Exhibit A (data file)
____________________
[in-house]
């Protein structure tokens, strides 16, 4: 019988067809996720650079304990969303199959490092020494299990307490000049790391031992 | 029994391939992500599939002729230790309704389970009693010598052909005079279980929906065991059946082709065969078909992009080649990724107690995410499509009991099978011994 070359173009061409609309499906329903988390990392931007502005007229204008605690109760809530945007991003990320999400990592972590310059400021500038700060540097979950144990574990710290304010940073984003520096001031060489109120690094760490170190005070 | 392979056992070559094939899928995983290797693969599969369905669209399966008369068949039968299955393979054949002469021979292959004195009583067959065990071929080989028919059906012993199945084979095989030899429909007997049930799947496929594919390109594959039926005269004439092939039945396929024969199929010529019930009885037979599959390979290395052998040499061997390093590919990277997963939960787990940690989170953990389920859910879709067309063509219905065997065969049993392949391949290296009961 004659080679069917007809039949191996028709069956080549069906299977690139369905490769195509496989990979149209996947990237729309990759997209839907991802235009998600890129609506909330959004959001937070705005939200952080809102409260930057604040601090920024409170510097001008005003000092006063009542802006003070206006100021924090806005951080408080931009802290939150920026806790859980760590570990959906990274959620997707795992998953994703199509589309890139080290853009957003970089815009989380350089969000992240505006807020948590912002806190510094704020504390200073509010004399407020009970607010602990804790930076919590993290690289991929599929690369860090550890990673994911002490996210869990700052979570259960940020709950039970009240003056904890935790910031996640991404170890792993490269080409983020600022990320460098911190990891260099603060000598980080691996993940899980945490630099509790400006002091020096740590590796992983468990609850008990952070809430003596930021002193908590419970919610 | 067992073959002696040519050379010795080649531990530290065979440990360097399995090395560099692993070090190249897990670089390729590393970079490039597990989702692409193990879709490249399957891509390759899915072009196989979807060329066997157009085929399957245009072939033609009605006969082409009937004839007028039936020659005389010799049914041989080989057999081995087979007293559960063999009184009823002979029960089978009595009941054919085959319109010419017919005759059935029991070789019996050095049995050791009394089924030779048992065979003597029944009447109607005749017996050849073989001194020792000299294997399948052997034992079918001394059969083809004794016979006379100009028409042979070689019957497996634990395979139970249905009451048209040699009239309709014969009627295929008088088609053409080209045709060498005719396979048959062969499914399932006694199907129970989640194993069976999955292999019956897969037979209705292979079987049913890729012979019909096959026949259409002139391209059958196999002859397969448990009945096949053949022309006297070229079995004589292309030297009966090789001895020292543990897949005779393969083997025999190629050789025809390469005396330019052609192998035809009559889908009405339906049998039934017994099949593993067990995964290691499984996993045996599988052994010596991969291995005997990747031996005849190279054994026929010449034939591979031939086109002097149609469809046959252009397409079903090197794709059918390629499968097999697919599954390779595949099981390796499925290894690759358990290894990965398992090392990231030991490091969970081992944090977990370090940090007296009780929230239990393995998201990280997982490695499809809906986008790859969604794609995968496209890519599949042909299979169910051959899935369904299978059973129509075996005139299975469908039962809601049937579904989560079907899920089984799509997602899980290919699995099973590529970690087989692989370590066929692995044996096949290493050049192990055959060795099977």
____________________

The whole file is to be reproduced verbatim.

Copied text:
[in-house]
């Protein structure tokens, strides 16, 4: 019988067809996720650079304990969303199959490092020494299990307490000049790391031992 | 029994391939992500599939002729230790309704389970009693010598052909005079279980929906065991059946082709065969078909992009080649990724107690995410499509009991099978011994 070359173009061409609309499906329903988390990392931007502005007229204008605690109760809530945007991003990320999400990592972590310059400021500038700060540097979950144990574990710290304010940073984003520096001031060489109120690094760490170190005070 | 392979056992070559094939899928995983290797693969599969369905669209399966008369068949039968299955393979054949002469021979292959004195009583067959065990071929080989028919059906012993199945084979095989030899429909007997049930799947496929594919390109594959039926005269004439092939039945396929024969199929010529019930009885037979599959390979290395052998040499061997390093590919990277997963939960787990940690989170953990389920859910879709067309063509219905065997065969049993392949391949290296009961 004659080679069917007809039949191996028709069956080549069906299977690139369905490769195509496989990979149209996947990237729309990759997209839907991802235009998600890129609506909330959004959001937070705005939200952080809102409260930057604040601090920024409170510097001008005003000092006063009542802006003070206006100021924090806005951080408080931009802290939150920026806790859980760590570990959906990274959620997707795992998953994703199509589309890139080290853009957003970089815009989380350089969000992240505006807020948590912002806190510094704020504390200073509010004399407020009970607010602990804790930076919590993290690289991929599929690369860090550890990673994911002490996210869990700052979570259960940020709950039970009240003056904890935790910031996640991404170890792993490269080409983020600022990320460098911190990891260099603060000598980080691996993940899980945490630099509790400006002091020096740590590796992983468990609850008990952070809430003596930021002193908590419970919610 | 067992073959002696040519050379010795080649531990530290065979440990360097399995090395560099692993070090190249897990670089390729590393970079490039597990989702692409193990879709490249399957891509390759899915072009196989979807060329066997157009085929399957245009072939033609009605006969082409009937004839007028039936020659005389010799049914041989080989057999081995087979007293559960063999009184009823002979029960089978009595009941054919085959319109010419017919005759059935029991070789019996050095049995050791009394089924030779048992065979003597029944009447109607005749017996050849073989001194020792000299294997399948052997034992079918001394059969083809004794016979006379100009028409042979070689019957497996634990395979139970249905009451048209040699009239309709014969009627295929008088088609053409080209045709060498005719396979048959062969499914399932006694199907129970989640194993069976999955292999019956897969037979209705292979079987049913890729012979019909096959026949259409002139391209059958196999002859397969448990009945096949053949022309006297070229079995004589292309030297009966090789001895020292543990897949005779393969083997025999190629050789025809390469005396330019052609192998035809009559889908009405339906049998039934017994099949593993067990995964290691499984996993045996599988052994010596991969291995005997990747031996005849190279054994026929010449034939591979031939086109002097149609469809046959252009397409079903090197794709059918390629499968097999697919599954390779595949099981390796499925290894690759358990290894990965398992090392990231030991490091969970081992944090977990370090940090007296009780929230239990393995998201990280997982490695499809809906986008790859969604794609995968496209890519599949042909299979169910051959899935369904299978059973129509075996005139299975469908039962809601049937579904989560079907899920089984799509997602899980290919699995099973590529970690087989692989370590066929692995044996096949290493050049192990055959060795099977």